Since the DACA program is still new and developing, many important concerns remain to be resolved. Because DACA does not confer an immigration status, both students who have received DACA and those whose applications are pending should not travel or study abroad. There are many risks associated with leaving the country and the student should be advised to consult with an experienced immigration attorney before considering traveling abroad for any reason. In addition, DACA students should remain informed as to their rights to confidentiality, especially in regard to release of their student records.
Likewise, students who choose to work while in school or enter the workforce following graduation should be familiar with the federal non-discrimination laws that are in place to prevent unfair treatment of noncitizen workers. Personal earned income, as well as certain scholarships may, in fact, be taxable. Since the tax withholding rules, as well as the federal and state income and filing categories for DACA recipients, are not yet clear, the exact tax consequences for DACA recipients are still yet to be determined.
Following the 2012 presidential election, President Obama made assurances that he would work toward such reform. The goal is to provide protection for young immigrants, and more specifically, those who were brought to the U.S. through no fault of their own and pose no specific threat to national security or public safety.
In order for such reform to take effect, it is necessary for Congress to enact an immigration bill. It appears that more and more individuals and legislators are willing to discuss proposed reform. If the DREAM Act is actually enacted in the manner in which it has previously been proposed, there is a good chance that a number of DACA-eligible students will qualify for pathways to citizenship and many other tangible benefits. It is important to remain cautiously optimistic when talking with students about these issues. Although there is no guarantee, the implementation of DACA marks a major step in the direction toward comprehensive immigration reform.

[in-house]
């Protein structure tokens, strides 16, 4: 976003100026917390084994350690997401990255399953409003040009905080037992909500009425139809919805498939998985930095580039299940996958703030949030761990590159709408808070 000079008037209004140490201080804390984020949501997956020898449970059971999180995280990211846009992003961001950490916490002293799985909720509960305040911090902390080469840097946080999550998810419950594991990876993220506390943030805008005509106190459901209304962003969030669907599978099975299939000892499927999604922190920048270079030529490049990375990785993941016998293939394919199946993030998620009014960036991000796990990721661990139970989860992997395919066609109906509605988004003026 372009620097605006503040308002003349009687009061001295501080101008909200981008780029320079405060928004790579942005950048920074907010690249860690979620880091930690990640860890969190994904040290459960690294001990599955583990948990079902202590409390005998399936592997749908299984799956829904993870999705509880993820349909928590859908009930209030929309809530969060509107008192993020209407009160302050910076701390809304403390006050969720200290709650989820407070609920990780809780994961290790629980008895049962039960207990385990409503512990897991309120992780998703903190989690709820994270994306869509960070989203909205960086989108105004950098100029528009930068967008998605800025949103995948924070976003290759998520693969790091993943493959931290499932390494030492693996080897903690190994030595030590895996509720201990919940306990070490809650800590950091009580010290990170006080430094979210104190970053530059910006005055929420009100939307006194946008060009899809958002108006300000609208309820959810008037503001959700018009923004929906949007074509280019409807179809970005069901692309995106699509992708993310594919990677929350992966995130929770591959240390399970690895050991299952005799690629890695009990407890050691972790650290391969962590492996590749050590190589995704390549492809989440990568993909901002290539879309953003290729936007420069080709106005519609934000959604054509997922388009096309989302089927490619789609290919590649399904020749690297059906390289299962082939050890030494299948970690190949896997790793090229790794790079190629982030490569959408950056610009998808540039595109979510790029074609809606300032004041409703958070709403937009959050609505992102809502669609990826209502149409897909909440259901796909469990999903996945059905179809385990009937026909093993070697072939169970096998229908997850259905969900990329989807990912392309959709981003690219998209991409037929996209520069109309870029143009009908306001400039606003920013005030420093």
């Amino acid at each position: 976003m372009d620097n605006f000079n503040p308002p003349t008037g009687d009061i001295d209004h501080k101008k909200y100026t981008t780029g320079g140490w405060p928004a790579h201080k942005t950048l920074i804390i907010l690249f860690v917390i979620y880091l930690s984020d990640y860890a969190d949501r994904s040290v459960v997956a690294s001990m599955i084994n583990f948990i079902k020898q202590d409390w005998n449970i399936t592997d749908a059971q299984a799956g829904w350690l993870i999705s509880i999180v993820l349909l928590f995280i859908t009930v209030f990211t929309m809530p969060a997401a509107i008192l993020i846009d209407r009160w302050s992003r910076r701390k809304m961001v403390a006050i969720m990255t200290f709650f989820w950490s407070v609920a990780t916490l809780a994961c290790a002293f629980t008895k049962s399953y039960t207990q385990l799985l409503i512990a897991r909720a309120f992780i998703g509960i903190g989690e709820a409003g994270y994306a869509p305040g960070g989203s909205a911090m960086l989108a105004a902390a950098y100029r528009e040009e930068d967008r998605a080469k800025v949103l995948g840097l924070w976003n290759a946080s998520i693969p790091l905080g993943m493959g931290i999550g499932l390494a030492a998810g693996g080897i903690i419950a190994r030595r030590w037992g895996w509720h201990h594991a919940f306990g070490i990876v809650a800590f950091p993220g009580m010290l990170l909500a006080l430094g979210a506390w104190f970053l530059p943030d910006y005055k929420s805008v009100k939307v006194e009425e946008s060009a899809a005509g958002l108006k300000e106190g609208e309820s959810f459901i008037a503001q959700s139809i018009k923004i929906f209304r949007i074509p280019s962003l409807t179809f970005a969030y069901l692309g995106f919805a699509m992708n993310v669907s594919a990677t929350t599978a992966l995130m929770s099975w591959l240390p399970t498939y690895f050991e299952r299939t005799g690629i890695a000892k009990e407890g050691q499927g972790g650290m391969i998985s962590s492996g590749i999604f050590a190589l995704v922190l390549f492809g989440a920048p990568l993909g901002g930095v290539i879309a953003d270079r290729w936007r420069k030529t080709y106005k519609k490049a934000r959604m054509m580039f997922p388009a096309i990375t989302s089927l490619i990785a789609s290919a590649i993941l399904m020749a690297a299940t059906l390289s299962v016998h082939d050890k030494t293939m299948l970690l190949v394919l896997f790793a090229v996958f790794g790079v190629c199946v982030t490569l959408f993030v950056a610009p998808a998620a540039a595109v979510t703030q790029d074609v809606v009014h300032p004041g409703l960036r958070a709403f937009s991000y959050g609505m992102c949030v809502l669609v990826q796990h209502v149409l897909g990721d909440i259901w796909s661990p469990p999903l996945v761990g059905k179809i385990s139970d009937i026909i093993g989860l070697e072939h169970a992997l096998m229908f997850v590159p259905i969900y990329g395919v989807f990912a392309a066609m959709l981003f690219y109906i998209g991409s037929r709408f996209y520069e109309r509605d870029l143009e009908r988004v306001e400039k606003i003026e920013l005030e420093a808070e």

Angela D. Adams is a director in the Immigration Practice Group at Lewis & Kappes, P.C. She currently serves as board president for the Immigrant Welcome Center, and is on the Advisory Committee for the Indiana Latino Scholarship Fund. She also serves on the Steering Committee for the Alliance for Immigration Reform in Indiana and sits on the Mayor’s Race and Cultural Relations Leadership Network. Ms. Adams is a member and vice chair of the American Immigration Lawyers Association, member of the Indiana State Bar Association Latino Affairs Committee Indianapolis Bar Association, and American Bar Association. She has been recognized as a "Rising Star" by the Indiana Super Lawyers publication, an "Up and Coming Lawyer" by the Indiana Lawyer, and most recently a "Woman of Influence" by the Indianapolis Business Journal.
Publication Date: 12/6/2012